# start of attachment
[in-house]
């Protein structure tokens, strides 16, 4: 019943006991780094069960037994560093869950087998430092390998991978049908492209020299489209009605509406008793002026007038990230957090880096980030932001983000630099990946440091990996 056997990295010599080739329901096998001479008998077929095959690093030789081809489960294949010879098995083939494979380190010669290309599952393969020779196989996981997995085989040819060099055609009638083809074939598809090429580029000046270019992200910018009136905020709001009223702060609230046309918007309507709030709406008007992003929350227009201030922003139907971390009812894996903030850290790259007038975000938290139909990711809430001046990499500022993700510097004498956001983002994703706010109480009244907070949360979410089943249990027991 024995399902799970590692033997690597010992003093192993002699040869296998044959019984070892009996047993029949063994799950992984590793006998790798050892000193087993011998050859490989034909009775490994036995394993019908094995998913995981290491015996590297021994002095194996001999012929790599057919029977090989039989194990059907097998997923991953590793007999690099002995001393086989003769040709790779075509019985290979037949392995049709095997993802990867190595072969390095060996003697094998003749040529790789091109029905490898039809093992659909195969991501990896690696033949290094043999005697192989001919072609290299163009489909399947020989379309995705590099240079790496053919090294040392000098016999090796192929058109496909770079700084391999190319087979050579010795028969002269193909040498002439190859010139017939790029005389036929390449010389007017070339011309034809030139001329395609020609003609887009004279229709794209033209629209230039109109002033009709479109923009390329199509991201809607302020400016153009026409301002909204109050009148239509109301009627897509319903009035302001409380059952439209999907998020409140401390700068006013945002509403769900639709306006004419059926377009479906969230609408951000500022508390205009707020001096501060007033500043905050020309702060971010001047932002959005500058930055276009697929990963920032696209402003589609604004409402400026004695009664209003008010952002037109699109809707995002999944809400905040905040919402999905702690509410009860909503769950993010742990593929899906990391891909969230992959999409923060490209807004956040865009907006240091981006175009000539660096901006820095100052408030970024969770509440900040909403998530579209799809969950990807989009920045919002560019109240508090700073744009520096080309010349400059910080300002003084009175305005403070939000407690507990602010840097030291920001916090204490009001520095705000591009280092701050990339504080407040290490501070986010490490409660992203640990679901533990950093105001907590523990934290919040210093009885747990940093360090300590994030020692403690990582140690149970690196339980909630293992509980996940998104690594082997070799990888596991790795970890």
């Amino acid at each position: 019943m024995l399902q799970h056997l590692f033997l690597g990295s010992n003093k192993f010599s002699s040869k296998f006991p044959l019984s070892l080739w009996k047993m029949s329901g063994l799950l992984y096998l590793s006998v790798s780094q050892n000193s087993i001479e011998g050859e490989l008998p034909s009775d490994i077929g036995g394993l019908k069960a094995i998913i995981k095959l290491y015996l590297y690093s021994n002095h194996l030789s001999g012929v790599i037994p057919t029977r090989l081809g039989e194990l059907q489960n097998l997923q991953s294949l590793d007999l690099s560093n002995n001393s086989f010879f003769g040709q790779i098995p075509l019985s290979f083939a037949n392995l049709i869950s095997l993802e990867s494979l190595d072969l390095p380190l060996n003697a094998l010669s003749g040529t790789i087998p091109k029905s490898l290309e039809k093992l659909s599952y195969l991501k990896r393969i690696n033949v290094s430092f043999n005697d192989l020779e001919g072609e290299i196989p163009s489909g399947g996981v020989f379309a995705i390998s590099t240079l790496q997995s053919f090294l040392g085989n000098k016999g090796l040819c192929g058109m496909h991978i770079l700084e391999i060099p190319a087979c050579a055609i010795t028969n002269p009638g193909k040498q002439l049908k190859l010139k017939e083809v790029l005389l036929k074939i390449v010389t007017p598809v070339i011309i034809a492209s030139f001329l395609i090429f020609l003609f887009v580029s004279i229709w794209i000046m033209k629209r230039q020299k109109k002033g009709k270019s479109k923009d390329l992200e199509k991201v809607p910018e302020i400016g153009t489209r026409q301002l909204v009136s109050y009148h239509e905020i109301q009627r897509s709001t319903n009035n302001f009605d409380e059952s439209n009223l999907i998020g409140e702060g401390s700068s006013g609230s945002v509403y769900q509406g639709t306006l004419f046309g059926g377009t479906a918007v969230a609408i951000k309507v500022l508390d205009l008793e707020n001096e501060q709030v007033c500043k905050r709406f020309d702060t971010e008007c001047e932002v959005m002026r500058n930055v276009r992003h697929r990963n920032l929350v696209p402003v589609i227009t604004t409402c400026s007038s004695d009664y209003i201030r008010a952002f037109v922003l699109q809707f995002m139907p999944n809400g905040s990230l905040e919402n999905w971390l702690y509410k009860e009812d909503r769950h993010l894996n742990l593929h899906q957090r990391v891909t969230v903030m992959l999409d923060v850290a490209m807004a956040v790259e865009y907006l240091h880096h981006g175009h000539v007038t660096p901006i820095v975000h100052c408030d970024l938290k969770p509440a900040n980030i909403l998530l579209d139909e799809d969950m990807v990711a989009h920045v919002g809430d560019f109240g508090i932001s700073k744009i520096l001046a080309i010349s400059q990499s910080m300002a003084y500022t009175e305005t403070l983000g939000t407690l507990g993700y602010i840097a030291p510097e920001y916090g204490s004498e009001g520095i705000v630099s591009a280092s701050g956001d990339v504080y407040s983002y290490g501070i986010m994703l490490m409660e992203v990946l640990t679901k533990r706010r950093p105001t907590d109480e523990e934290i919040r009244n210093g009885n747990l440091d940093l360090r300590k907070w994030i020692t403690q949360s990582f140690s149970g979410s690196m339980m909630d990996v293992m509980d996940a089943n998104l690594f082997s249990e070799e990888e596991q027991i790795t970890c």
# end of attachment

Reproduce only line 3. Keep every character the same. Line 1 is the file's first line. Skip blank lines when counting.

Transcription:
């Amino acid at each position: 019943m024995l399902q799970h056997l590692f033997l690597g990295s010992n003093k192993f010599s002699s040869k296998f006991p044959l019984s070892l080739w009996k047993m029949s329901g063994l799950l992984y096998l590793s006998v790798s780094q050892n000193s087993i001479e011998g050859e490989l008998p034909s009775d490994i077929g036995g394993l019908k069960a094995i998913i995981k095959l290491y015996l590297y690093s021994n002095h194996l030789s001999g012929v790599i037994p057919t029977r090989l081809g039989e194990l059907q489960n097998l997923q991953s294949l590793d007999l690099s560093n002995n001393s086989f010879f003769g040709q790779i098995p075509l019985s290979f083939a037949n392995l049709i869950s095997l993802e990867s494979l190595d072969l390095p380190l060996n003697a094998l010669s003749g040529t790789i087998p091109k029905s490898l290309e039809k093992l659909s599952y195969l991501k990896r393969i690696n033949v290094s430092f043999n005697d192989l020779e001919g072609e290299i196989p163009s489909g399947g996981v020989f379309a995705i390998s590099t240079l790496q997995s053919f090294l040392g085989n000098k016999g090796l040819c192929g058109m496909h991978i770079l700084e391999i060099p190319a087979c050579a055609i010795t028969n002269p009638g193909k040498q002439l049908k190859l010139k017939e083809v790029l005389l036929k074939i390449v010389t007017p598809v070339i011309i034809a492209s030139f001329l395609i090429f020609l003609f887009v580029s004279i229709w794209i000046m033209k629209r230039q020299k109109k002033g009709k270019s479109k923009d390329l992200e199509k991201v809607p910018e302020i400016g153009t489209r026409q301002l909204v009136s109050y009148h239509e905020i109301q009627r897509s709001t319903n009035n302001f009605d409380e059952s439209n009223l999907i998020g409140e702060g401390s700068s006013g609230s945002v509403y769900q509406g639709t306006l004419f046309g059926g377009t479906a918007v969230a609408i951000k309507v500022l508390d205009l008793e707020n001096e501060q709030v007033c500043k905050r709406f020309d702060t971010e008007c001047e932002v959005m002026r500058n930055v276009r992003h697929r990963n920032l929350v696209p402003v589609i227009t604004t409402c400026s007038s004695d009664y209003i201030r008010a952002f037109v922003l699109q809707f995002m139907p999944n809400g905040s990230l905040e919402n999905w971390l702690y509410k009860e009812d909503r769950h993010l894996n742990l593929h899906q957090r990391v891909t969230v903030m992959l999409d923060v850290a490209m807004a956040v790259e865009y907006l240091h880096h981006g175009h000539v007038t660096p901006i820095v975000h100052c408030d970024l938290k969770p509440a900040n980030i909403l998530l579209d139909e799809d969950m990807v990711a989009h920045v919002g809430d560019f109240g508090i932001s700073k744009i520096l001046a080309i010349s400059q990499s910080m300002a003084y500022t009175e305005t403070l983000g939000t407690l507990g993700y602010i840097a030291p510097e920001y916090g204490s004498e009001g520095i705000v630099s591009a280092s701050g956001d990339v504080y407040s983002y290490g501070i986010m994703l490490m409660e992203v990946l640990t679901k533990r706010r950093p105001t907590d109480e523990e934290i919040r009244n210093g009885n747990l440091d940093l360090r300590k907070w994030i020692t403690q949360s990582f140690s149970g979410s690196m339980m909630d990996v293992m509980d996940a089943n998104l690594f082997s249990e070799e990888e596991q027991i790795t970890c």